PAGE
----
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    A Robot for the IoT
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    A Robot for the IoT

    Trossen Robotics is using Edison in its newest robot, the HR-OS1. Its frame and electronics are open-source and can be customized with 3D printable shells. It's controlled via a tablet or smartphone.
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    Navigating Treacherous Paths
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    Navigating Treacherous Paths

    An Edison-based connected rover device can be used, for example, to navigate around farmlands to test the moisture in the soil and send back the results via the Internet.
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    A Rocket for Education
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    A Rocket for Education

    Magnitude.io uses rocket science to teach K-12 students about science. The students build the rocket, which is equipped with sensors, and send it about 50,000 feet into the air, getting back--via the cloud—data on barometric pressure, humidity, temperature and location. There also is an HD camera on board.
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    Edison Inside the Rocket
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    Edison Inside the Rocket

    Until recently, Magnitude was using other technologies in the rocket, which breaks into several pieces that land easily to Earth, thanks to parachutes. Several months ago, the developers began using Edison inside.
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    The Power of Edison to Change Eating Habits
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    The Power of Edison to Change Eating Habits

    This development project was created to show how a single Edison platform can run several systems and hopefully get people to eat better. It runs the camera, which can sense when new objects are in place in front of it. When an apple is in front, the camera's software records it, the robotic cat gives a satisfied nod and the lights glow certain colors. When a bag of chips is used, the cat shakes its head and the lights change color.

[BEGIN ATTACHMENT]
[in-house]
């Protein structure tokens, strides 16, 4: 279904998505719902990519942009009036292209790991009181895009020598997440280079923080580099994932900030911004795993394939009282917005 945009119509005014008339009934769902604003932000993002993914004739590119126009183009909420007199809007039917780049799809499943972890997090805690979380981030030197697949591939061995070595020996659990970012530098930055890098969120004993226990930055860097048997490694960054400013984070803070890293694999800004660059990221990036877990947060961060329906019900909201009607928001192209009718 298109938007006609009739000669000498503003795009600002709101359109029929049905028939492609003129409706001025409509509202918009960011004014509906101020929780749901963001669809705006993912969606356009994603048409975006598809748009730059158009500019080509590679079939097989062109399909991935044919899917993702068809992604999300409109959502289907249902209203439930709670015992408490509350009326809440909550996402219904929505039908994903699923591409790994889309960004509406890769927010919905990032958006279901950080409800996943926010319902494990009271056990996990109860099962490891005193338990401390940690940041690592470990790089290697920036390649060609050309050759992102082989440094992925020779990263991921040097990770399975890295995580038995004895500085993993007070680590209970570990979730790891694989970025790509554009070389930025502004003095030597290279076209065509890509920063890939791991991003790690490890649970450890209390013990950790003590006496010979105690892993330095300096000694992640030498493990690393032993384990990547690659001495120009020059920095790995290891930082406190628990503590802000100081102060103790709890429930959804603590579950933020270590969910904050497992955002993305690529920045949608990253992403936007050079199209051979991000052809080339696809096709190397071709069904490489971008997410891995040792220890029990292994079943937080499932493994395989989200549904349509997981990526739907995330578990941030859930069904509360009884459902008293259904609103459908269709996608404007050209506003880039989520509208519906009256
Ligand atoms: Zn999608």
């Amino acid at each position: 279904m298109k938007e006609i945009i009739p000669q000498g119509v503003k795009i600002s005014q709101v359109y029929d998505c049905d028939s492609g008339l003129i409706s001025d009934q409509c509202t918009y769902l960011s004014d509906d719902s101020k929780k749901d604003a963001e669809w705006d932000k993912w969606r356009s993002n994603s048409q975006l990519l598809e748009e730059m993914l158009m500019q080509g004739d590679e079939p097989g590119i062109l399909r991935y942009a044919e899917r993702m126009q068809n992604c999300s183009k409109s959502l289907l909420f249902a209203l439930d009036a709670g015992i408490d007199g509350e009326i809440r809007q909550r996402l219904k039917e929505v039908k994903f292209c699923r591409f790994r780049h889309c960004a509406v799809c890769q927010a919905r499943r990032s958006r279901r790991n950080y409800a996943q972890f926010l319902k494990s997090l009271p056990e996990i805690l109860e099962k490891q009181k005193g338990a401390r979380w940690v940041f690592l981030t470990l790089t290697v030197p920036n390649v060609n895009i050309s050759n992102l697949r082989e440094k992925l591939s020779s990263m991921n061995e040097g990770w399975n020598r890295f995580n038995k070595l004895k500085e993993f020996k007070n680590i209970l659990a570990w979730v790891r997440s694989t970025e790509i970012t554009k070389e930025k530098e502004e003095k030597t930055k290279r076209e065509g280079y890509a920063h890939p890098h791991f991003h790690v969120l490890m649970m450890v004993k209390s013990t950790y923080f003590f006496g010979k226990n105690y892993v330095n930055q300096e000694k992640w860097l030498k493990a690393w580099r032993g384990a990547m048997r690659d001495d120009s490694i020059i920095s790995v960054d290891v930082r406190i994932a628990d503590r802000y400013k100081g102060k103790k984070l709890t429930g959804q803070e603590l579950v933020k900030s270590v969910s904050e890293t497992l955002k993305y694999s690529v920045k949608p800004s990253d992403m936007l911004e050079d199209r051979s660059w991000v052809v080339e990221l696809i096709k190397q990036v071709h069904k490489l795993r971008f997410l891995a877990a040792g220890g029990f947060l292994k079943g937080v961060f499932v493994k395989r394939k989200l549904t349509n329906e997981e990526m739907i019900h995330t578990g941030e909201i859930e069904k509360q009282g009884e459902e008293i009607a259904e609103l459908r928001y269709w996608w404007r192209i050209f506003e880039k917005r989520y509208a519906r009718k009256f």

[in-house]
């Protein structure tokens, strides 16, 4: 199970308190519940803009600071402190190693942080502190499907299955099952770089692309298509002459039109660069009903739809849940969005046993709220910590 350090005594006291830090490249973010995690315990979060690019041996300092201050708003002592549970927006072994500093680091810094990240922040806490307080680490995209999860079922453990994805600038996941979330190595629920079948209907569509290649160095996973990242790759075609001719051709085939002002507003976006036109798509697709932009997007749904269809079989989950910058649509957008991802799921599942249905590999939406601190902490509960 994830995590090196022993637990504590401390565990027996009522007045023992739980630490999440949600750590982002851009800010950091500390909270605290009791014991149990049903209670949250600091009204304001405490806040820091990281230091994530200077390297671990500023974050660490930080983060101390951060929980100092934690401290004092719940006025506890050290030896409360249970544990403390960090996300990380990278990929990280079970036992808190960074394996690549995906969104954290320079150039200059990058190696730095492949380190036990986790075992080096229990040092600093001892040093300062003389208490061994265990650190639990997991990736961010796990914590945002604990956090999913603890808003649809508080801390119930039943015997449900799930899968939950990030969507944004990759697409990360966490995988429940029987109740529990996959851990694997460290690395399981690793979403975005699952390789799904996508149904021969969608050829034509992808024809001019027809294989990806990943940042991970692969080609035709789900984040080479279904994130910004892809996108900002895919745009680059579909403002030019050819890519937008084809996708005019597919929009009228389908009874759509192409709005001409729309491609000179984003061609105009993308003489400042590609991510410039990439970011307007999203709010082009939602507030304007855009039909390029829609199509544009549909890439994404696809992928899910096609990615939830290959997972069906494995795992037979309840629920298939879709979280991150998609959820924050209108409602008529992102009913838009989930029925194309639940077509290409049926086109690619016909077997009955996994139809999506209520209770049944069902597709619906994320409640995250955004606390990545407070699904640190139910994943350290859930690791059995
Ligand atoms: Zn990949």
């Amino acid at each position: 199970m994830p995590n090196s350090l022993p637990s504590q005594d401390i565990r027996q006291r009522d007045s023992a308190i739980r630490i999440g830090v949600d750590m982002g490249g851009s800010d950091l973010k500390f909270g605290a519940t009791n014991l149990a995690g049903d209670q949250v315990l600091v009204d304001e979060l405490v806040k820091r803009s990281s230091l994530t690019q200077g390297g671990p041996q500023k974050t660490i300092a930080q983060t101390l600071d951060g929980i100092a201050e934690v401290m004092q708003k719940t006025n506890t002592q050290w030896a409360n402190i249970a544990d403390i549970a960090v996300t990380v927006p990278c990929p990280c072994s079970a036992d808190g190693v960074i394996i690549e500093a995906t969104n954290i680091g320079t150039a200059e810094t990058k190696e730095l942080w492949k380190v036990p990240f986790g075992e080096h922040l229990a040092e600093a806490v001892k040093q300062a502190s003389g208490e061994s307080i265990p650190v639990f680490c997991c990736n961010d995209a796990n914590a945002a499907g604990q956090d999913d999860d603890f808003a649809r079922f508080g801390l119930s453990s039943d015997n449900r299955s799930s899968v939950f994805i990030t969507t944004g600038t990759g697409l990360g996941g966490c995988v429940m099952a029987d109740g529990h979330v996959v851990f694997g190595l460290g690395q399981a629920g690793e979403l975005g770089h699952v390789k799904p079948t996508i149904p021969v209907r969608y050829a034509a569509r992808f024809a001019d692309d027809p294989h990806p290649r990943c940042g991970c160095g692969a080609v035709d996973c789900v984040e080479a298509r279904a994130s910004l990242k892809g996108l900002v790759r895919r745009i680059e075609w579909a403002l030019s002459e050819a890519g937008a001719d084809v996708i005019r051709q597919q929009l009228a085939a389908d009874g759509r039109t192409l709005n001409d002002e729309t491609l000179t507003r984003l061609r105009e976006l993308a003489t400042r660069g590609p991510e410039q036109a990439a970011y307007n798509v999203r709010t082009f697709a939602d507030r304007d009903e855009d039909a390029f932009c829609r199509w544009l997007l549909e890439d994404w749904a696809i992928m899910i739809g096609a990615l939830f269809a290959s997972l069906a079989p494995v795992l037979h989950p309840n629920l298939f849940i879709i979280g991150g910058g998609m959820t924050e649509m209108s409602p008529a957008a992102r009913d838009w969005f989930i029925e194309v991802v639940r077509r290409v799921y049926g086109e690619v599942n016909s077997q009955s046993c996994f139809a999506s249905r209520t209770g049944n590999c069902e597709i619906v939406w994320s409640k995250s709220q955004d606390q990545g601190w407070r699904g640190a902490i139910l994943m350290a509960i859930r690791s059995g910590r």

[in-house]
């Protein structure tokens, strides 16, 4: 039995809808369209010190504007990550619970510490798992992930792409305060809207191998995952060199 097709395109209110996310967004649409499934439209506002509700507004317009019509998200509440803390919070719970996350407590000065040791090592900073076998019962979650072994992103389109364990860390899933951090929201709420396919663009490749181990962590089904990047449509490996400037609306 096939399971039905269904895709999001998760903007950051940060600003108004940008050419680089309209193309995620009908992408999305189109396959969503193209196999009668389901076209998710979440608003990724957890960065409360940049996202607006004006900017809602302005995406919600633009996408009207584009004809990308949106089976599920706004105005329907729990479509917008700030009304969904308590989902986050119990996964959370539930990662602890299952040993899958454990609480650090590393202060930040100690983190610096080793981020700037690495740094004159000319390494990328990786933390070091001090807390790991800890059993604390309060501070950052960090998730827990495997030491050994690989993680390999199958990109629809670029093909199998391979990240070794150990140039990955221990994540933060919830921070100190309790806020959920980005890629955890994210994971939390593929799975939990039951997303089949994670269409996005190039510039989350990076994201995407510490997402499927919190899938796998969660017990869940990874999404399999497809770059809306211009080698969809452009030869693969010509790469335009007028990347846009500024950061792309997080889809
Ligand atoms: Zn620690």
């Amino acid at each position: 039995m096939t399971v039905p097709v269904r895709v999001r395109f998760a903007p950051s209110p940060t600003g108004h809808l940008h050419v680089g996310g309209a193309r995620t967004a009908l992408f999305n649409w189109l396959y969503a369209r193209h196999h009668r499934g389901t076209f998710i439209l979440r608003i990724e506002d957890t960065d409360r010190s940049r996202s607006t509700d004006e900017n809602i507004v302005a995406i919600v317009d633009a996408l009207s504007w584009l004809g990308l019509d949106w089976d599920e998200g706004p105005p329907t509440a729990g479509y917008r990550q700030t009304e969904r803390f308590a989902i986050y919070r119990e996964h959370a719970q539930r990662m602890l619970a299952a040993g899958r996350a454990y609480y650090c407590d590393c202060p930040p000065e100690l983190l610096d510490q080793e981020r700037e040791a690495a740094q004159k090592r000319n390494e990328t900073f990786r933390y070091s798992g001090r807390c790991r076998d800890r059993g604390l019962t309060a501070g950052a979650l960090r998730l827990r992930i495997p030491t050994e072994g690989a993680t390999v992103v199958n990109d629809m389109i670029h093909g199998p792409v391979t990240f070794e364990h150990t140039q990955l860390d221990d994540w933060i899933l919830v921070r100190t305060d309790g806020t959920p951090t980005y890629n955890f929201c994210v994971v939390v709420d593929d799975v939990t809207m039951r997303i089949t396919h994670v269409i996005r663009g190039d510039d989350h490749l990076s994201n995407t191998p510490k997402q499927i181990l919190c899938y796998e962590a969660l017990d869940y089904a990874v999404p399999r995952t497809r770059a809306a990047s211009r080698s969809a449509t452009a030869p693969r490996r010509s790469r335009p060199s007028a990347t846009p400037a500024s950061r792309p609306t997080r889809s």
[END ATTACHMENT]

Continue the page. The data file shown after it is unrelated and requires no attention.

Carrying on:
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    Edison From Above
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    Edison From Above

    3D Robotics is putting Edison into its most recent drone, the Iris+. The system can be used to take photos from above, take measurements like humidity, and keep track of a moving person using the company's 3PV Follow Me technology.
 

SAN FRANCISCO—Intel CEO Brian Krzanich told attendees at the Intel Developer Forum (IDF) 2014 show here that key parts of the chip maker's push into the Internet of things (IoT) and wearable devices will be partnerships with other vendors and developers and creating an ecosystem of hardware and software based on the Intel Architecture. Last year, the company released a development board, dubbed "Galileo," based on the company's new small, low-power Quark chips and designed to give hardware and software developers a tool to help them quickly build products that run on Intel technology. At IDF, Krzanich announced Edison, another development platform for building smart systems that includes Atom and Quark silicon, integrated dual-band WiFi and Bluetooth, a framework for device-to-device and device-to-cloud communications, 1GB of memory and 4GB of flash storage. Krzanich said he expects products based on Edison—which will sell for $50—to start hitting the market by year's end. Throughout the Moscone Center here, development projects and commercial products running on Edison were on display. This eWEEK show offers a glimpse of some of them.